Abdelkader BACHTA is a professor of philosophy at the University of Tunis. Regular author of PLASTIR (see Summary), he focuses his studies on the epistemological field, scientific theories and their different currents, notably constructivism and mathematical modeling, but not only. He has published extensively in this field in the journal DOGMA and has recently devoted a book to this subject entitled: « René Thom et la modélisation scientifique », L’Harmattan, Paris, 2013). In this essay, he chooses a particular angle of attack of Morin’s work contextualized by the health crisis that we are all going through since a year. In fact, whether it is La pensée complexe or Pour une crisologie, Morin’s humanistic approach provides a framework for reading both pointed and singular of the crossing of crises as their mode of apprehension by a man increasingly cornered, both victim and own architect of its ills. Thus, the impact of coronaviruses go well beyond the sanitary problem: they question, as the author shows it well, the clash of cultures, the fragility of the human being, his indissoluble link to the environment and the bonds of fraternity which bind him with his nourishing mother, the Earth. Morin says in substance that « science is not the depositary of certainty »… and that « the containment can help us to begin a detoxification of the nature »; he indicates, says the author, the possible deviant character of the coronavirus within the critical state itself, its multiform virulence and its metamorphic potentiality. This is a neuralgic point in times of crisis because it could push the Earth system to clean itself up and to modify itself in depth, both ecologically and economically, through an overcoming of the contradictory globalization-deglobalization, growth-decrease, development-wrap. This is where the pandemic could have some positive effects for humanity. According to Abdelkader Bachta, « complex thinking (with its designated characteristics) constitutes the ultimate foundation of Morin’s thinking on the coronavirus », because even if it is globalizing and does not exclude classical thinking, it plays on the uncertainties proper to critical states to accelerate (foment?) change.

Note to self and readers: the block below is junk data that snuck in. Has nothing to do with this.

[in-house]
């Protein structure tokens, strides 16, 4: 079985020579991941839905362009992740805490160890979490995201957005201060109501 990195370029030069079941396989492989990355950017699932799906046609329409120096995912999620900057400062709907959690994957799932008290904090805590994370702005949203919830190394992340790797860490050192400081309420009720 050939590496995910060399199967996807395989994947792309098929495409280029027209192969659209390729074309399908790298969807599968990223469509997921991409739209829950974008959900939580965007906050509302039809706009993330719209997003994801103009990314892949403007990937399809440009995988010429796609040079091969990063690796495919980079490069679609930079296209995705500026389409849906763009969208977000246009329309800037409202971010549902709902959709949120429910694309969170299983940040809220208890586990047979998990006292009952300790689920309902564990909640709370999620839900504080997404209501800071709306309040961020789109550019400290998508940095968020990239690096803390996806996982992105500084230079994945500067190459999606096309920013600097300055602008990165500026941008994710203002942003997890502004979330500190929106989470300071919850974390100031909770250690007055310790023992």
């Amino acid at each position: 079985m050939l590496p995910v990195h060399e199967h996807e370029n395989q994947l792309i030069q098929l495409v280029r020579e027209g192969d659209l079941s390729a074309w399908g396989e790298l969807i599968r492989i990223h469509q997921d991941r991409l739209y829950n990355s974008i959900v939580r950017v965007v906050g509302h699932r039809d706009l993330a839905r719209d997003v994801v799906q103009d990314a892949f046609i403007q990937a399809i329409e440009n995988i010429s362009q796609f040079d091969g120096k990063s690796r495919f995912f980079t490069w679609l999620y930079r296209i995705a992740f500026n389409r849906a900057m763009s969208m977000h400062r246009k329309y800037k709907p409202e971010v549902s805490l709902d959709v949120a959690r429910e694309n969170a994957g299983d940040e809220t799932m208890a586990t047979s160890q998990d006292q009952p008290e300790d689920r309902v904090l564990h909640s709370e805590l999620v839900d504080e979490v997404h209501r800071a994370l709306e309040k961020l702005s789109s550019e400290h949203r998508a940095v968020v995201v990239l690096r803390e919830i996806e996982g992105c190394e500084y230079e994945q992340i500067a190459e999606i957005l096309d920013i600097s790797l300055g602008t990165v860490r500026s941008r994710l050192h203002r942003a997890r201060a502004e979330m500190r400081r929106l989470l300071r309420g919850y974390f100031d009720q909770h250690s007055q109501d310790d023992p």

Catherine MARY is a journalist and writer. Since 2012, she has regularly contributed to the Science and Medicine supplement of the newspapers Le Monde and Le Temps (Switzerland). She is the author of transdisciplinary surveys, reviews, portraits, forums. A former student of the Ecole Normale Supérieure in Lyon, she has a doctorate in virology and has also studied art history. She approaches the journalist by taking a critical look at the way in which scientific knowledge is constructed in the contemporary world. She deals with subjects related to the definition of madness, bioethics, uses and representations of DNA, the drug market or even encounters between art and science. She is also interested in the renewal of the gaze on the living and has reviewed the books of thinkers such as Vinciane Despret, Baptiste Morizot and the Icelandic anthropologist Gisli Palson. In Chalk and blackboard, matters to think about (Le Monde, 2014), she explored the relationship of mathematicians to the blackboard to understand the function of this iconic object in mathematical creation. In The Habit in Psychiatry, Reflection of Our Hesitations (Le Temps, 2016), she explores the link between the habit of the madman and representations of madness. In Race: genetics facing its demons (Le Monde, 2018), she probes the unthought of the discourse of contemporary genetics to reveal the way in which they contribute to the rebiologization of the notion of race. Long an analyst of international policies for the control of infectious and emerging diseases (1997-2011), in 2009 she warned of the risk for democracy of loss of confidence in medical experts, in two columns published in Le Monde following the pandemic of H1N1 flu. She is also the author in 2011 of a reference portrait of the infectious disease specialist Didier Raoult in the American journal Science. As a writer, she is the author of « Le Gros » (Color Gang 2011), a text immediately spotted by the former editor and writer Geneviève Brisac. She is also the winner of the 2016 Treilles Foundation Author Residence Prize for an autobiographical story exploring the theme of family violence in a context of sectarian influence (in progress). At the center of her reflections is the question of the minority point of view made invisible by the norm of a social group with the political question of the coexistence of narratives in the background. She summarizes her article as follows : In his show conference, Le Pas grand chose, the circus artist Johann Le Guillerm embodies a buffoon who mimics the flaws of the “scientifiss, son of science” ». He presents himself as an idiot, « the one who does not know but who attempts the knowledge« . Its corrosive spirit causes the viewer to laugh, for example when he compares the abilities of bananas to sway on their sides. But this show also raises the philosophical question of the nature of the gaze focused on the world, being part of the debate between the defenders of reason and those of the sensitive which already opposed Goethe in the eighteenth century to the followers of Newton’s color theory. Thus, while revealing through a series of monstrations, the absurdity of the world produced by the scientism, the idiot of the Pas grand chose implicitly denounces the orientation of the gaze according to a unique point of view which imposed itself with the invention of perspective. In the lineage of contemporary artists who since Cézanne question this focus, he is inspired by his practice of the circus to map what he calls « the space of points of view », and tries to fit together on the same cartography, a multitude of points of view on the same object. Continuing his story, he tells the inner journey that leads him to build his own culture as his gaze adjusted. He thus rehabilitates the sensitive experience of the world, as a way of elaboration of true knowledge. This opposition between reason and the sensible specific to modernity is nonetheless weakening at a time when the need to rethink the posture of the researcher in the face of contemporary challenges arises. The myth of scientific objectivity which until then placed the scientist outside his object of study is cracking, and the researcher, having come down from his pedestal, is gradually becoming aware of his own subjectivity. In a book recently published by Odile Jacob editions, “Le cinéma interieur”, the neurologist Lionel Naccache calls out to the defenders of reason on the need for everyone to become aware of their own beliefs. Projects integrating art and science also make it possible to experiment new postures to question the world and within them, new alliances are forged between reason and the sensitive.